UN housing agency builds 1,000 homes in Marawi

UN housing agency builds 1,000 homes in Marawi
This photo taken on May 23, 2021 shows workers walking along a newly paved road past homes which were destroyed in 2017 when Islamic State-inspired Muslim militants laid siege to the southern Philippine city of Marawi, resulting in a five-month campaign that claimed more than 1,000 lives until government troops re-took control.
AFP / Ferdinandh Cabrera

MANILA, Philippines — A thousand houses have been turned over to internally displaced families affected by the Marawi siege, the United Nations Human Settlements Programme (UN-Habitat) said Thursday.

The last 462 permanent houses were awarded on Thursday’s handover event, marking the end of UN-Habitat’s four-year engagement in the war-torn city.

Through the Japanese government’s $10-million funding support, the houses were built on land procured and developed by the Social Housing Finance Corporation and the National Housing Authority.

Oling Manalao, one of the beneficiaries of houses built by the UN agency, said the project helped internally displaced persons regain their confidence though trainings and meetings.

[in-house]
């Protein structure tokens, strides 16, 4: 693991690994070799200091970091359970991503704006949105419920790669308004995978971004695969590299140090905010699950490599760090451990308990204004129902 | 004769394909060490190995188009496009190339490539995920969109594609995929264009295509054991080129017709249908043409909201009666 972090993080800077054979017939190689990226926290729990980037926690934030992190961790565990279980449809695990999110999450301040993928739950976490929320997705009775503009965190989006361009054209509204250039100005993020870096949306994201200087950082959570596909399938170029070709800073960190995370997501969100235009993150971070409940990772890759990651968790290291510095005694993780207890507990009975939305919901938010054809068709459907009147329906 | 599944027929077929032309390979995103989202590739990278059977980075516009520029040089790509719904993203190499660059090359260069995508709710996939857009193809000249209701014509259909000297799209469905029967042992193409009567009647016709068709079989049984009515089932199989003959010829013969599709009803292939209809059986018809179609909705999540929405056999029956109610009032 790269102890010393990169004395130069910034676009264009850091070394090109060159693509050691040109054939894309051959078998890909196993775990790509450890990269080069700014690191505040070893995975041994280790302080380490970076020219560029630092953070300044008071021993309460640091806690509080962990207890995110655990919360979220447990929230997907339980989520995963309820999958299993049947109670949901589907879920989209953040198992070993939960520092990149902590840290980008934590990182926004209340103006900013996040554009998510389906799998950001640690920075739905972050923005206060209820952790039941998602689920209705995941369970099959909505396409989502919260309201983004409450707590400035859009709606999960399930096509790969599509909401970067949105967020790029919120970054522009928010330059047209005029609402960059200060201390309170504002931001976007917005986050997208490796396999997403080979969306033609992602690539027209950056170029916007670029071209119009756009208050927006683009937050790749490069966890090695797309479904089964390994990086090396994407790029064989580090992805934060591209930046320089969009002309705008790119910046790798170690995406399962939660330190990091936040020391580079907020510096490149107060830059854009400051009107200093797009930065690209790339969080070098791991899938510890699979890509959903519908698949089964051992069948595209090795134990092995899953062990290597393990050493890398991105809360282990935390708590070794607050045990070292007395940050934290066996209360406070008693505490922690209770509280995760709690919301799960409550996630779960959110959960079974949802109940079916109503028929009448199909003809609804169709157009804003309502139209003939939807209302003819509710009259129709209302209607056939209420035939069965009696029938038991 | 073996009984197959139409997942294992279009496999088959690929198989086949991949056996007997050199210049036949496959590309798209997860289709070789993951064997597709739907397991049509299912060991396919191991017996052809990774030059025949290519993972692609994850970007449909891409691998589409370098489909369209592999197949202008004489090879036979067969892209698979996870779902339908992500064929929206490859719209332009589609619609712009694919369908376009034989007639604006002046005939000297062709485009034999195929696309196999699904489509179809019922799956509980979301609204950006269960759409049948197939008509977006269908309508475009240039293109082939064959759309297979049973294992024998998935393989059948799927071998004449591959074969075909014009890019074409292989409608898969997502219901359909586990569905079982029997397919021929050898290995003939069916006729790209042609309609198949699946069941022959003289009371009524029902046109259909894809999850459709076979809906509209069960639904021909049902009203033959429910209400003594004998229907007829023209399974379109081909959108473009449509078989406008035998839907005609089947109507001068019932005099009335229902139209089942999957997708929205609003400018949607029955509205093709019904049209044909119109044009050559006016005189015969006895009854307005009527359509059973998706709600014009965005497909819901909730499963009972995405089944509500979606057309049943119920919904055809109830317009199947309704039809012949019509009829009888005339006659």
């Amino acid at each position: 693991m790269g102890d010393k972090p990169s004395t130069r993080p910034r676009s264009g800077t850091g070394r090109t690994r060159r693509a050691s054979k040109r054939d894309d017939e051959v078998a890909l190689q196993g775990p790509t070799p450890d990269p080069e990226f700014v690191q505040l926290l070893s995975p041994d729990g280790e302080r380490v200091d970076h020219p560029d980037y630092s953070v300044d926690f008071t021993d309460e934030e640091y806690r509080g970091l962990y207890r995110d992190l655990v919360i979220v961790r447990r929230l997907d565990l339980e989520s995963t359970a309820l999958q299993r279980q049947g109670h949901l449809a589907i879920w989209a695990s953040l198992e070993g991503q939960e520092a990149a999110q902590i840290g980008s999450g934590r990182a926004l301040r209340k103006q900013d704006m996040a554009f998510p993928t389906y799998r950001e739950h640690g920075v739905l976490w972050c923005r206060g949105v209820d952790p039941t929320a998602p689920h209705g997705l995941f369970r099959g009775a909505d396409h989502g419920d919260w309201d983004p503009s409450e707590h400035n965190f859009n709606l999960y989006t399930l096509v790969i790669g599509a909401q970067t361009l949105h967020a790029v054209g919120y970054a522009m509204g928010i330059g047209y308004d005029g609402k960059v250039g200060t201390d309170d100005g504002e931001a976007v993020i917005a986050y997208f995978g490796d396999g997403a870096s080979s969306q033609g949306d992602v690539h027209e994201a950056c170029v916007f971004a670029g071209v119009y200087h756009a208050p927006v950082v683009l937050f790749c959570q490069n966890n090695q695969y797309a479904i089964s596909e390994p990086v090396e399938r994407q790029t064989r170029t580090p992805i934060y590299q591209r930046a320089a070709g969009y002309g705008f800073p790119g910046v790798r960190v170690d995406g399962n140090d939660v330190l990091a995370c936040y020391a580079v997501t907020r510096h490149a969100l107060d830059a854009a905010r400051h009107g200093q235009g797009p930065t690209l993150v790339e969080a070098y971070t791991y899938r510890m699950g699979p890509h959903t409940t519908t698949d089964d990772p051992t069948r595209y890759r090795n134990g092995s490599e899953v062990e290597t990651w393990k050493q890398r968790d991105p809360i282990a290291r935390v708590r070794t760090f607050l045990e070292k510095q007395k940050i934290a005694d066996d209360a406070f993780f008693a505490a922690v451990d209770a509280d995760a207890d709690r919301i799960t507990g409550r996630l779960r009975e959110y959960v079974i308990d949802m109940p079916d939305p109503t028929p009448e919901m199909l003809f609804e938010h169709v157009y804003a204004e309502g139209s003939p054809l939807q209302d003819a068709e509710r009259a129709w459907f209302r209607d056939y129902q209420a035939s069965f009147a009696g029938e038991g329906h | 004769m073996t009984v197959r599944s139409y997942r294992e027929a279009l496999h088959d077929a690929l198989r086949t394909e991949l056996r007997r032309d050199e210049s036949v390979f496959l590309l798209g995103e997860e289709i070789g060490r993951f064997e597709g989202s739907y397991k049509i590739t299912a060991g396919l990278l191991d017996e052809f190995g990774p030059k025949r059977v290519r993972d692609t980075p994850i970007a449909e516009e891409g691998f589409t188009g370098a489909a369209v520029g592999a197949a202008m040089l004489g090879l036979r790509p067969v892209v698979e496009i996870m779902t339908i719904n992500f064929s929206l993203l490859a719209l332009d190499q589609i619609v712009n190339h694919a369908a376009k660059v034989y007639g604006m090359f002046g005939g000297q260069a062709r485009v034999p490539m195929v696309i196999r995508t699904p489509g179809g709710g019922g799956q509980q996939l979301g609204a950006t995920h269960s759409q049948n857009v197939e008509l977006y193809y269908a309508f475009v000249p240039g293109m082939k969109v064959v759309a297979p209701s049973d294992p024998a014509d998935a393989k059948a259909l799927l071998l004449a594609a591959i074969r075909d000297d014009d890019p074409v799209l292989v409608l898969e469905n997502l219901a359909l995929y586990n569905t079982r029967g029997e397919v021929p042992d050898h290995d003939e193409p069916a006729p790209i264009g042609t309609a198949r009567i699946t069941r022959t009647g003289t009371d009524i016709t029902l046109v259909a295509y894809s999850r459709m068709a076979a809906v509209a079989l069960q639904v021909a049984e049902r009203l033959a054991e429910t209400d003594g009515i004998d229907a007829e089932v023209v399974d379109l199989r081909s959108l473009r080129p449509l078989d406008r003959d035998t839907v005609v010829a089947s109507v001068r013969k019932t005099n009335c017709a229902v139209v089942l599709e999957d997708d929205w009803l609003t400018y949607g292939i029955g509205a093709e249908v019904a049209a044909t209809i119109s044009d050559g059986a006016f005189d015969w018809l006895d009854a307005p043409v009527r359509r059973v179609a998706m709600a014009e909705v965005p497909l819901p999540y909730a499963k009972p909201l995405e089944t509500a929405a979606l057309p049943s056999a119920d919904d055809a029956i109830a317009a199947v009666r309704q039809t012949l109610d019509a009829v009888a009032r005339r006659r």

Before pro-Islamic State militants laid siege to Marawi, the 1,000 families lived within the three to six meters easement along the Agus River and Lake Lanao—areas officially categorized by the government as “no dwell zone” and other areas that were affected by development projects within the post-war ground zero.

Internally displaced persons have been living in tents, transitory shelters, with relatives or with friends or renting within Marawi or in nearby provinces. Others went as far as Metro Manila to find sources of income, the UN-Habitat said.

“The Rebuilding Marawi Project demonstrates that adequate housing is at the center of sustainable development because having an adequate home empowers a family to satisfy its basic needs while providing the space to dream, engage in gainful livelihood, commune with neighbors, and become communities of peace,” said Christopher Rollo, UN-Habitat country programme manager.

The rehabilitation of the southern Philippine city has yet to be completed nearly five years after the fighting between government troops and radical militants left almost its entire commercial center uninhabitable.

Housing Secretary Eduardo del Rosario, who also heads Task Force Bangon Marawi said in February that the rehabilitation program would be “90 to 95%” done by the end of President Rodrigo Duterte’s term on June 30. — Gaea Katreena Cabico


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